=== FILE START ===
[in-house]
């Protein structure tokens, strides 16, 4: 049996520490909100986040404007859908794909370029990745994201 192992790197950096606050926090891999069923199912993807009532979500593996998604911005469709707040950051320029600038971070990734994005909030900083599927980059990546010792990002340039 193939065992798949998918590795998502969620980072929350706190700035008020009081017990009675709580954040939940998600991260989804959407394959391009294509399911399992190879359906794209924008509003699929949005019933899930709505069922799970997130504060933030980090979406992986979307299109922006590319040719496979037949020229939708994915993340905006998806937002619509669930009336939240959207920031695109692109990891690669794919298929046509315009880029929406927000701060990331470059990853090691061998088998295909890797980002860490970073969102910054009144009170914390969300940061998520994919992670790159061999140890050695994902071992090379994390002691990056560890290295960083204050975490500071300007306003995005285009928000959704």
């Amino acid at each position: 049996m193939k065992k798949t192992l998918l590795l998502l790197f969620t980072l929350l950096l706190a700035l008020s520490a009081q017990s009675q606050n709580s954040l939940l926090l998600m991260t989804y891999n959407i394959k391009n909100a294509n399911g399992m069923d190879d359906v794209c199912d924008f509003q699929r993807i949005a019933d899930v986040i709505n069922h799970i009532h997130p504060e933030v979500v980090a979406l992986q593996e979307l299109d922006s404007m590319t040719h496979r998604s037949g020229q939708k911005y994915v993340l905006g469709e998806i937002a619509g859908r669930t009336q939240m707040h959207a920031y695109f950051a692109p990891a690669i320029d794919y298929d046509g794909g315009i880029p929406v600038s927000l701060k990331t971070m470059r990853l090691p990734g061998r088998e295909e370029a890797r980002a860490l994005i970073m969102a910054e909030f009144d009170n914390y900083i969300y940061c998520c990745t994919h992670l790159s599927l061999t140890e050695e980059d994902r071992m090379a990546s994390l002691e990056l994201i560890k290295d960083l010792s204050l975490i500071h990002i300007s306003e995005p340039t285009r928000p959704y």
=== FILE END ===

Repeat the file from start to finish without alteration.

[in-house]
């Protein structure tokens, strides 16, 4: 049996520490909100986040404007859908794909370029990745994201 192992790197950096606050926090891999069923199912993807009532979500593996998604911005469709707040950051320029600038971070990734994005909030900083599927980059990546010792990002340039 193939065992798949998918590795998502969620980072929350706190700035008020009081017990009675709580954040939940998600991260989804959407394959391009294509399911399992190879359906794209924008509003699929949005019933899930709505069922799970997130504060933030980090979406992986979307299109922006590319040719496979037949020229939708994915993340905006998806937002619509669930009336939240959207920031695109692109990891690669794919298929046509315009880029929406927000701060990331470059990853090691061998088998295909890797980002860490970073969102910054009144009170914390969300940061998520994919992670790159061999140890050695994902071992090379994390002691990056560890290295960083204050975490500071300007306003995005285009928000959704």
């Amino acid at each position: 049996m193939k065992k798949t192992l998918l590795l998502l790197f969620t980072l929350l950096l706190a700035l008020s520490a009081q017990s009675q606050n709580s954040l939940l926090l998600m991260t989804y891999n959407i394959k391009n909100a294509n399911g399992m069923d190879d359906v794209c199912d924008f509003q699929r993807i949005a019933d899930v986040i709505n069922h799970i009532h997130p504060e933030v979500v980090a979406l992986q593996e979307l299109d922006s404007m590319t040719h496979r998604s037949g020229q939708k911005y994915v993340l905006g469709e998806i937002a619509g859908r669930t009336q939240m707040h959207a920031y695109f950051a692109p990891a690669i320029d794919y298929d046509g794909g315009i880029p929406v600038s927000l701060k990331t971070m470059r990853l090691p990734g061998r088998e295909e370029a890797r980002a860490l994005i970073m969102a910054e909030f009144d009170n914390y900083i969300y940061c998520c990745t994919h992670l790159s599927l061999t140890e050695e980059d994902r071992m090379a990546s994390l002691e990056l994201i560890k290295d960083l010792s204050l975490i500071h990002i300007s306003e995005p340039t285009r928000p959704y």